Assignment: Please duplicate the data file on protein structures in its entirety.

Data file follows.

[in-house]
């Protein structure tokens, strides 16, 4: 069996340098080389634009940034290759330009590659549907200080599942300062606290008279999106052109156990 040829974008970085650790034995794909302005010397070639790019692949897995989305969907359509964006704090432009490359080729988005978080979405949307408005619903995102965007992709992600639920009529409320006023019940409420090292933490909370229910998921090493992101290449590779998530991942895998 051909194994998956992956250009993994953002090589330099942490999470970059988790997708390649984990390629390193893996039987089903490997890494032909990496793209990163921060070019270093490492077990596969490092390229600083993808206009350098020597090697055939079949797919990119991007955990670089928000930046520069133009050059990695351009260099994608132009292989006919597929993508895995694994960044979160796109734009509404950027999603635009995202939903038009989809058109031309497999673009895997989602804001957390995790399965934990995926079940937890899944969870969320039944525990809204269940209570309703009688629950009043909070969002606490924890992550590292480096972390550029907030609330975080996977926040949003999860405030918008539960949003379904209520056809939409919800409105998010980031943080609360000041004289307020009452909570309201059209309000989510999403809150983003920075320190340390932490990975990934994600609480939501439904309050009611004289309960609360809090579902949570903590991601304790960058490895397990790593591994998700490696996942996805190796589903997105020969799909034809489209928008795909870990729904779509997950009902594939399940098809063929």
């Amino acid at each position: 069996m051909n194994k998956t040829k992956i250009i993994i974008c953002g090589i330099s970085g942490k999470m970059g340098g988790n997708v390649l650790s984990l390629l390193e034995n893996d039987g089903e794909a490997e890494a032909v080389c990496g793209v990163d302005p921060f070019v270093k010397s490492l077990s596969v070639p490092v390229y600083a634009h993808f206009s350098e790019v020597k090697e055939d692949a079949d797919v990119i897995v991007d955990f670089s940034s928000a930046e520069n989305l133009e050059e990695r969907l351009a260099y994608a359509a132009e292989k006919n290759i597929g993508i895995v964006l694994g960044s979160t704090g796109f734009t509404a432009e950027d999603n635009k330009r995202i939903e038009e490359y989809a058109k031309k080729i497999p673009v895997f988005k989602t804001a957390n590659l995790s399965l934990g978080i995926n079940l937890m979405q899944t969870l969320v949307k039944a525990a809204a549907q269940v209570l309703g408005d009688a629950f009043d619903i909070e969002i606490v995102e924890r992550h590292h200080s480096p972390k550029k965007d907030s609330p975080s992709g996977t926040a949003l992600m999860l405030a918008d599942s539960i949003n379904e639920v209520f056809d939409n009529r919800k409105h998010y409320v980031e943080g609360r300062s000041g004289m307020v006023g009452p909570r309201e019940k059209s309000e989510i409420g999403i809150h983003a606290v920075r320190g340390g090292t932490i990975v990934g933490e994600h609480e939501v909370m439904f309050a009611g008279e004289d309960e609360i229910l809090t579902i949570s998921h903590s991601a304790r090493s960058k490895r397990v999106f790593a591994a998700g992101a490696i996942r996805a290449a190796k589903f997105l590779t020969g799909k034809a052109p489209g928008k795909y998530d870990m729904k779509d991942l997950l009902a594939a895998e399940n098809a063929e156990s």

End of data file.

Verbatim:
[in-house]
């Protein structure tokens, strides 16, 4: 069996340098080389634009940034290759330009590659549907200080599942300062606290008279999106052109156990 040829974008970085650790034995794909302005010397070639790019692949897995989305969907359509964006704090432009490359080729988005978080979405949307408005619903995102965007992709992600639920009529409320006023019940409420090292933490909370229910998921090493992101290449590779998530991942895998 051909194994998956992956250009993994953002090589330099942490999470970059988790997708390649984990390629390193893996039987089903490997890494032909990496793209990163921060070019270093490492077990596969490092390229600083993808206009350098020597090697055939079949797919990119991007955990670089928000930046520069133009050059990695351009260099994608132009292989006919597929993508895995694994960044979160796109734009509404950027999603635009995202939903038009989809058109031309497999673009895997989602804001957390995790399965934990995926079940937890899944969870969320039944525990809204269940209570309703009688629950009043909070969002606490924890992550590292480096972390550029907030609330975080996977926040949003999860405030918008539960949003379904209520056809939409919800409105998010980031943080609360000041004289307020009452909570309201059209309000989510999403809150983003920075320190340390932490990975990934994600609480939501439904309050009611004289309960609360809090579902949570903590991601304790960058490895397990790593591994998700490696996942996805190796589903997105020969799909034809489209928008795909870990729904779509997950009902594939399940098809063929």
């Amino acid at each position: 069996m051909n194994k998956t040829k992956i250009i993994i974008c953002g090589i330099s970085g942490k999470m970059g340098g988790n997708v390649l650790s984990l390629l390193e034995n893996d039987g089903e794909a490997e890494a032909v080389c990496g793209v990163d302005p921060f070019v270093k010397s490492l077990s596969v070639p490092v390229y600083a634009h993808f206009s350098e790019v020597k090697e055939d692949a079949d797919v990119i897995v991007d955990f670089s940034s928000a930046e520069n989305l133009e050059e990695r969907l351009a260099y994608a359509a132009e292989k006919n290759i597929g993508i895995v964006l694994g960044s979160t704090g796109f734009t509404a432009e950027d999603n635009k330009r995202i939903e038009e490359y989809a058109k031309k080729i497999p673009v895997f988005k989602t804001a957390n590659l995790s399965l934990g978080i995926n079940l937890m979405q899944t969870l969320v949307k039944a525990a809204a549907q269940v209570l309703g408005d009688a629950f009043d619903i909070e969002i606490v995102e924890r992550h590292h200080s480096p972390k550029k965007d907030s609330p975080s992709g996977t926040a949003l992600m999860l405030a918008d599942s539960i949003n379904e639920v209520f056809d939409n009529r919800k409105h998010y409320v980031e943080g609360r300062s000041g004289m307020v006023g009452p909570r309201e019940k059209s309000e989510i409420g999403i809150h983003a606290v920075r320190g340390g090292t932490i990975v990934g933490e994600h609480e939501v909370m439904f309050a009611g008279e004289d309960e609360i229910l809090t579902i949570s998921h903590s991601a304790r090493s960058k490895r397990v999106f790593a591994a998700g992101a490696i996942r996805a290449a190796k589903f997105l590779t020969g799909k034809a052109p489209g928008k795909y998530d870990m729904k779509d991942l997950l009902a594939a895998e399940n098809a063929e156990s």